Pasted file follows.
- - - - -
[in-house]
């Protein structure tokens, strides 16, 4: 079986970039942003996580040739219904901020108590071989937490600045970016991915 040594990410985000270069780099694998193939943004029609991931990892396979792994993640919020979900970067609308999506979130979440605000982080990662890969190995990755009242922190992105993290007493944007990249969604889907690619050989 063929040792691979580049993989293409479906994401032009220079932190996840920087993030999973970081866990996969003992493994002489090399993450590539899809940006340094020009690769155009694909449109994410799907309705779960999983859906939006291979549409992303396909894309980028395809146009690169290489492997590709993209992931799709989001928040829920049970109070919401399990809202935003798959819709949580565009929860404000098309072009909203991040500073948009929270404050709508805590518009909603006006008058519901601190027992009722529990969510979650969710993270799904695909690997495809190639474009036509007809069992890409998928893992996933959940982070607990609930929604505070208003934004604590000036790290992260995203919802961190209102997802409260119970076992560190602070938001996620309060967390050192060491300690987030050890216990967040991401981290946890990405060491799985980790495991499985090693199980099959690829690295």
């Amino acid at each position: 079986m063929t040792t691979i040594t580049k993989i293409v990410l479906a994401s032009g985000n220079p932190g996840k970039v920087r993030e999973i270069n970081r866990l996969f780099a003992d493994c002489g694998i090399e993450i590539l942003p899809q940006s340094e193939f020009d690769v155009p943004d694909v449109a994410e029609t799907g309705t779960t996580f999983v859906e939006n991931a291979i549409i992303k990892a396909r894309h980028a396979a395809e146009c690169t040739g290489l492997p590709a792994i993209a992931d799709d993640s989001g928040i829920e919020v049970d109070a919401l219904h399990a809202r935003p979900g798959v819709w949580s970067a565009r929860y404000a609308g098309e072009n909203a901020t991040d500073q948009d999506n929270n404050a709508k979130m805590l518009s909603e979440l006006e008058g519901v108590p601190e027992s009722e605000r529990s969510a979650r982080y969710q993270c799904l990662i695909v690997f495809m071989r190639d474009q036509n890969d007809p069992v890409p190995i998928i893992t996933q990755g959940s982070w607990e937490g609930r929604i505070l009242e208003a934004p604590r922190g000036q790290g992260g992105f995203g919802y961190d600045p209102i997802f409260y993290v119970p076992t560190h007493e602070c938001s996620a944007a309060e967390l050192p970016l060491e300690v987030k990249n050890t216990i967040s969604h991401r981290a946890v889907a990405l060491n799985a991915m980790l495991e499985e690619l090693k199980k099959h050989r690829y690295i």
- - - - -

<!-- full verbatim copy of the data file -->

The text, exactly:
[in-house]
């Protein structure tokens, strides 16, 4: 079986970039942003996580040739219904901020108590071989937490600045970016991915 040594990410985000270069780099694998193939943004029609991931990892396979792994993640919020979900970067609308999506979130979440605000982080990662890969190995990755009242922190992105993290007493944007990249969604889907690619050989 063929040792691979580049993989293409479906994401032009220079932190996840920087993030999973970081866990996969003992493994002489090399993450590539899809940006340094020009690769155009694909449109994410799907309705779960999983859906939006291979549409992303396909894309980028395809146009690169290489492997590709993209992931799709989001928040829920049970109070919401399990809202935003798959819709949580565009929860404000098309072009909203991040500073948009929270404050709508805590518009909603006006008058519901601190027992009722529990969510979650969710993270799904695909690997495809190639474009036509007809069992890409998928893992996933959940982070607990609930929604505070208003934004604590000036790290992260995203919802961190209102997802409260119970076992560190602070938001996620309060967390050192060491300690987030050890216990967040991401981290946890990405060491799985980790495991499985090693199980099959690829690295």
């Amino acid at each position: 079986m063929t040792t691979i040594t580049k993989i293409v990410l479906a994401s032009g985000n220079p932190g996840k970039v920087r993030e999973i270069n970081r866990l996969f780099a003992d493994c002489g694998i090399e993450i590539l942003p899809q940006s340094e193939f020009d690769v155009p943004d694909v449109a994410e029609t799907g309705t779960t996580f999983v859906e939006n991931a291979i549409i992303k990892a396909r894309h980028a396979a395809e146009c690169t040739g290489l492997p590709a792994i993209a992931d799709d993640s989001g928040i829920e919020v049970d109070a919401l219904h399990a809202r935003p979900g798959v819709w949580s970067a565009r929860y404000a609308g098309e072009n909203a901020t991040d500073q948009d999506n929270n404050a709508k979130m805590l518009s909603e979440l006006e008058g519901v108590p601190e027992s009722e605000r529990s969510a979650r982080y969710q993270c799904l990662i695909v690997f495809m071989r190639d474009q036509n890969d007809p069992v890409p190995i998928i893992t996933q990755g959940s982070w607990e937490g609930r929604i505070l009242e208003a934004p604590r922190g000036q790290g992260g992105f995203g919802y961190d600045p209102i997802f409260y993290v119970p076992t560190h007493e602070c938001s996620a944007a309060e967390l050192p970016l060491e300690v987030k990249n050890t216990i967040s969604h991401r981290a946890v889907a990405l060491n799985a991915m980790l495991e499985e690619l090693k199980k099959h050989r690829y690295i």